Following revelations about the death of Mr. Khashoggi, public enthusiasm for the crown prince, and the PIF, has waned. Some investors, companies, and other institutions are reconsidering risk-reward balance of doing business with Saudi Arabia, and more specifically state enterprises closely linked to the crown prince.
As widely covered, global financial institutions, private equity firms, and companies withdrew entirely from the Future Investment Initiative (a crown prince initiative linked to Vision 2030 and the PIF), or cancelled appearances by their high profile leaders. Feeling the heat of public opinion, large and prestigious companies did not want to be seen as supporting, or being indifferent to, allegations of government-sanctioned or directed crimes. The actions were, in many cases, more symbolic than substantive. As JPMorgan Chase CEO Jamie Dimon said shortly after his withdrawal was announced: “We couldn’t be seen to be in any way condoning that behavior,” but business relationships with Saudi Arabia will continue.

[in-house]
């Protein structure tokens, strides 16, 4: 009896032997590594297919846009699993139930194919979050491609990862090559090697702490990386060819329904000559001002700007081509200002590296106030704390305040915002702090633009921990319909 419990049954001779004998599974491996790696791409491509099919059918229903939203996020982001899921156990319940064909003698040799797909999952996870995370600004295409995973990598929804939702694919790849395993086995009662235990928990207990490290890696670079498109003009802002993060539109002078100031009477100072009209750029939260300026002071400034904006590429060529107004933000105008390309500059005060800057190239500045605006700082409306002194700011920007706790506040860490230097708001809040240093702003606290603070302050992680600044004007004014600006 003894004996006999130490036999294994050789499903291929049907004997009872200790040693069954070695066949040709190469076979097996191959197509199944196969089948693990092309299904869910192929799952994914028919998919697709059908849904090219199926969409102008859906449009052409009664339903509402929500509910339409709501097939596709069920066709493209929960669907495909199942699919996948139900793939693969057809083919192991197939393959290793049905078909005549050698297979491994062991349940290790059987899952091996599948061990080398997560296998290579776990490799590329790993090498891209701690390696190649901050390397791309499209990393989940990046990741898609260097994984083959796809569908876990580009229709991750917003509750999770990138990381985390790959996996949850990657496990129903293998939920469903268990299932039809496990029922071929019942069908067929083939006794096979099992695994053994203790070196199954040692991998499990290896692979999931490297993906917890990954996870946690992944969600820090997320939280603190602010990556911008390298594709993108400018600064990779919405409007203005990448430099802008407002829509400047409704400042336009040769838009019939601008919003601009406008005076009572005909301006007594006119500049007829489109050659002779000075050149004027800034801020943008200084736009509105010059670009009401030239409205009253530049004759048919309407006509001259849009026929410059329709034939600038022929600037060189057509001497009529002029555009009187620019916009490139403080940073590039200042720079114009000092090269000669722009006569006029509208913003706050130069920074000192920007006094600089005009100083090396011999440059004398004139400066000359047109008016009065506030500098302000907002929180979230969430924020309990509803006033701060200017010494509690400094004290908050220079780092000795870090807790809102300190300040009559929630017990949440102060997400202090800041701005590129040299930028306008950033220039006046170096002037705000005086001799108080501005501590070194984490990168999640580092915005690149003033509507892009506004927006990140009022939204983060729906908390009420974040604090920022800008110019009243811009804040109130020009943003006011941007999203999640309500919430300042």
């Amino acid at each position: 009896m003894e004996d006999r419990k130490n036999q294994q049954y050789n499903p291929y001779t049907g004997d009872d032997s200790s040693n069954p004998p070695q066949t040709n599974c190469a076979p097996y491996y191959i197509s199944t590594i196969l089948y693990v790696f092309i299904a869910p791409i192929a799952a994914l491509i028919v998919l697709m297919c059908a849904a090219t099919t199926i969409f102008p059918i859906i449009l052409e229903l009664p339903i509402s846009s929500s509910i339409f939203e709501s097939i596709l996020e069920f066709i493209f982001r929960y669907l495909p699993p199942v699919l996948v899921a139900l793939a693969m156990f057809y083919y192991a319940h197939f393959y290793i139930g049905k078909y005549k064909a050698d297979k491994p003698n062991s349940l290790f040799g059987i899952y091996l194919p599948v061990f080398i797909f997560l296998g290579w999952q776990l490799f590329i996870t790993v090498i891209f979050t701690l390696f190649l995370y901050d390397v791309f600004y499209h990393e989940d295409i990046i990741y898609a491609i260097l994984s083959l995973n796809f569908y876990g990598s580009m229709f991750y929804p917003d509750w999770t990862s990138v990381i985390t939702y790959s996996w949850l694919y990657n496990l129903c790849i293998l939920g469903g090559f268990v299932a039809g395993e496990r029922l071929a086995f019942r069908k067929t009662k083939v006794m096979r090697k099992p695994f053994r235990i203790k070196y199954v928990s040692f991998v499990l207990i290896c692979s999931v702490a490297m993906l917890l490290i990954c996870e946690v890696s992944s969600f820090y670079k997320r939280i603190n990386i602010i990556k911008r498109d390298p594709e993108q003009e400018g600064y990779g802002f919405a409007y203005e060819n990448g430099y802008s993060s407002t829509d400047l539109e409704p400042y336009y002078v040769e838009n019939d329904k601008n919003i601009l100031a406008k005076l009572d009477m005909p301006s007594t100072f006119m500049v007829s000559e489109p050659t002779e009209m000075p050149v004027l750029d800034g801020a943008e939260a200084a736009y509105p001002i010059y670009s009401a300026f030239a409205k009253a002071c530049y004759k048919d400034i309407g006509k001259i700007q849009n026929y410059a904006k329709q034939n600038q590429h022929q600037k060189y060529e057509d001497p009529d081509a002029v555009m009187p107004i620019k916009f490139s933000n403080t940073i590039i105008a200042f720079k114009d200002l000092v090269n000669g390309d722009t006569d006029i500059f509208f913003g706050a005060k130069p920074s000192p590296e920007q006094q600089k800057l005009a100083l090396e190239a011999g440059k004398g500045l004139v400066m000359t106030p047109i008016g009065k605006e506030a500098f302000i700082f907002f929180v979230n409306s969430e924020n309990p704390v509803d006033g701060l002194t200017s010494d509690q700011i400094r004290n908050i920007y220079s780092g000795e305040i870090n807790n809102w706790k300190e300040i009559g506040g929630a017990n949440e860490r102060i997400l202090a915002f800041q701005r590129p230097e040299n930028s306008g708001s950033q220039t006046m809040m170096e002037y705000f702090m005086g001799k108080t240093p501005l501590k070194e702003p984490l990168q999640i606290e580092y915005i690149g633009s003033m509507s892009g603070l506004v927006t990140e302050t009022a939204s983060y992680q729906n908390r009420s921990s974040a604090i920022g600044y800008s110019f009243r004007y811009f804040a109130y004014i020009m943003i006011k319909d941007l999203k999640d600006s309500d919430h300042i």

Reportedly, a few “prominent voices” in Silicon Valley have questioned the role of “Saudi money” in tech. Some in Silicon Valley reportedly “are calling for the tech world to exercise greater caution in vetting its investors as disquiet builds about one of the industry’s biggest backers — Saudi Arabia — and its role in the killing of journalist Jamal Khashoggi.” Companies in which the PIF has invested heavily, notably Uber (in which the PIF has invested $3.5 billion and holds a board seat), face a “major dilemma” in the wake of the Khashoggi case. And other institutions, such as Harvard and MIT (part of the crown prince’s U.S. tour), are reportedly “reconsidering their ties to” Saudi Arabia.
So what does this mean for corporate governance and business conduct? The unflattering spotlight on the PIF post-Kashoggi raises, among other matters, issues of corporate governance for SWFs and SOEs and, for private enterprises, related questions of nonfinancial risk.